Here is why I like the Oomph Factor. First of all, a big thanks to Ron for inventing it and bringing it to the board!!! And also a thanks to Nilvest who has been working on a very similar method.
In the past, when we discussed valuing companies for investment by EV/S, I pooh-poohed using EV/S, saying that “Of course subscription companies, with nearly all recurring revenue, extremely rapid growth, high dollar-based net retention rates, and high gross margins, would have higher EV/S values than had previously been considered reasonable back in the days when people were looking at companies growing at 10% or 20% per year, most with no recurring revenue, and no net retention rates, and thus no ability to see future revenue”. (or something like that).
Then Ron came along with the Oomph factor, which doesn’t just look at bare EV/S ratios and compare them, but takes Growth Rate and Gross Margin into account… well duh! Why weren’t we doing that before???
Well, we were, but in a very impressionistic way in our heads (see the way I was thinking about it above). What the Oomph factor does is it gives you a multiplier for the bare EV/S value to make it fit better with what’s going on with the company.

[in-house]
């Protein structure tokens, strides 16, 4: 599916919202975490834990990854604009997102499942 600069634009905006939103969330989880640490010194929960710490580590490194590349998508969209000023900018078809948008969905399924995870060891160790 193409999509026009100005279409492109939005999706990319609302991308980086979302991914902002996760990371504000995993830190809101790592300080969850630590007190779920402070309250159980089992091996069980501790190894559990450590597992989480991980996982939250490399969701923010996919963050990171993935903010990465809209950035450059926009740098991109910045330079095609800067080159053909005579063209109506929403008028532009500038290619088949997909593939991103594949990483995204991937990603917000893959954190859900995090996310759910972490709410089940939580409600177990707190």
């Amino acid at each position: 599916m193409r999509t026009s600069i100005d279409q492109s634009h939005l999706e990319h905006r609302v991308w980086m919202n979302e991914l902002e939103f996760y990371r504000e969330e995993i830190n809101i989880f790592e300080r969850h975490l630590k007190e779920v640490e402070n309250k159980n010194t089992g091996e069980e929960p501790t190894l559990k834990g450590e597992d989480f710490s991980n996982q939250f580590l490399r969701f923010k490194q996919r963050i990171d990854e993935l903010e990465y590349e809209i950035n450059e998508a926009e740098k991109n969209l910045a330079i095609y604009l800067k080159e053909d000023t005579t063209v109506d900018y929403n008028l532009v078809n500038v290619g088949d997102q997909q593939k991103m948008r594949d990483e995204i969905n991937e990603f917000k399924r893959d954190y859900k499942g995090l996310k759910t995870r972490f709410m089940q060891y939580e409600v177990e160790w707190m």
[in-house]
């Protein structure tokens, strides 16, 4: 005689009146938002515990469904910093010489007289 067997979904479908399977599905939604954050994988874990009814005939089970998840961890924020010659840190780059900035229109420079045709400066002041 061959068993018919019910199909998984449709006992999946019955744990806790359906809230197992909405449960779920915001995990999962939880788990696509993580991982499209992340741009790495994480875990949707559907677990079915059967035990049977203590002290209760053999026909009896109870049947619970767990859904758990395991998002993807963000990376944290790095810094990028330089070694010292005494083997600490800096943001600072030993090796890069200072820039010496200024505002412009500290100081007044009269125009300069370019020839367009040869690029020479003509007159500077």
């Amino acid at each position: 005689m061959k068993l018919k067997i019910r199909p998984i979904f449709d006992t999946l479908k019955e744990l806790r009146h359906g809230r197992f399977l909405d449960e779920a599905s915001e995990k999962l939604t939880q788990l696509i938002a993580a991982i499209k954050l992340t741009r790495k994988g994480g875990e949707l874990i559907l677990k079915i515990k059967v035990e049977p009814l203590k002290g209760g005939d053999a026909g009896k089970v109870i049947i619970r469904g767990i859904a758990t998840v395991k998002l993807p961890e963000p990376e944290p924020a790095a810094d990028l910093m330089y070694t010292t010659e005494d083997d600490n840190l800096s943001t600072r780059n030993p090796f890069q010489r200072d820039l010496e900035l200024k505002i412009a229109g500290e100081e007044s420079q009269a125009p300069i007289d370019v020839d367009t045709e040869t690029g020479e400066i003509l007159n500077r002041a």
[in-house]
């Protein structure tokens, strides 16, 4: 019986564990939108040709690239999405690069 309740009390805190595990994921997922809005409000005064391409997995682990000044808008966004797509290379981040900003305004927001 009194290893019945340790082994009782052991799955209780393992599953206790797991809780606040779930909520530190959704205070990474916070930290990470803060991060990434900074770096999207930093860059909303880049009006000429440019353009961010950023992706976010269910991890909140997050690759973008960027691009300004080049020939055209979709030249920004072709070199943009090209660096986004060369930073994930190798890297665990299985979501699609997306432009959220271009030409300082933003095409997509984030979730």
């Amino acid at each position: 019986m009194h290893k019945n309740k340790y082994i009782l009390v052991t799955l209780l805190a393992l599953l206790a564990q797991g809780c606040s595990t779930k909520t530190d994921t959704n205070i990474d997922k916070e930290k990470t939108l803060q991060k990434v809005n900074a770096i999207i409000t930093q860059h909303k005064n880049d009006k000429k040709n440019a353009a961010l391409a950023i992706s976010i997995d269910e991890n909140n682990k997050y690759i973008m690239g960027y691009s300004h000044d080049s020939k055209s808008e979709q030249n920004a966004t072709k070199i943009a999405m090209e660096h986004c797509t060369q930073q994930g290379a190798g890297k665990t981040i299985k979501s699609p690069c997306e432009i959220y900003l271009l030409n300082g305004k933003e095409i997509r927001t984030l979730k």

I did my own EV/S/O scores on all my companies and a few more, and I found them quite useful. One suggestion though that I will make is that, in addition to growth rate and gross margin, the Oomph factor should take into account whether the revenue is almost all recurring subscription revenue (which gives a lot of revenue security), or whether it is not recurring.
We’ve been applying Oomph pretty much to all SaaS type companies so far, all of which have had a lot of recurring revenue and high dollar-based retention rates, so it hasn’t mattered. But if we start to compare against other companies out in the general public of investing, it will matter.
I feel that the Oomph factor should get a 10% boost if all of a company’s revenue is recurring subscription revenue. Having all of this year’s revenue assured for next year (at least) is certainly worth a 10% boost. For those not mathematically inclined, that means multiplying the Oomph factor by 1.10 before dividing it into the EV/S. Okay, but most companies don’t have 100% recurring revenue. Usually it’s 80% to 90%, with some service revenue tacked in there. Okay, I’ll boost by 9% for 90% recurring revenue (multiply by 1.09), and 8% for 80% recurring revenue, etc. That’s just how I plan to do it.
But remember that the Oomph factor is simply a non-intelligent tool, an attempt to quantify our qualitative impressions, and it’s neither rigid, nor some piece of magic. It doesn’t even take into account dollar-based net retention rate. It’s not perfect. And it will require some subjective decisions, and each of you can use it, or not, or modify it as you like. And some companies with high final values will do well, and some with low final values will do poorly. You still have to use your brain and your intuition.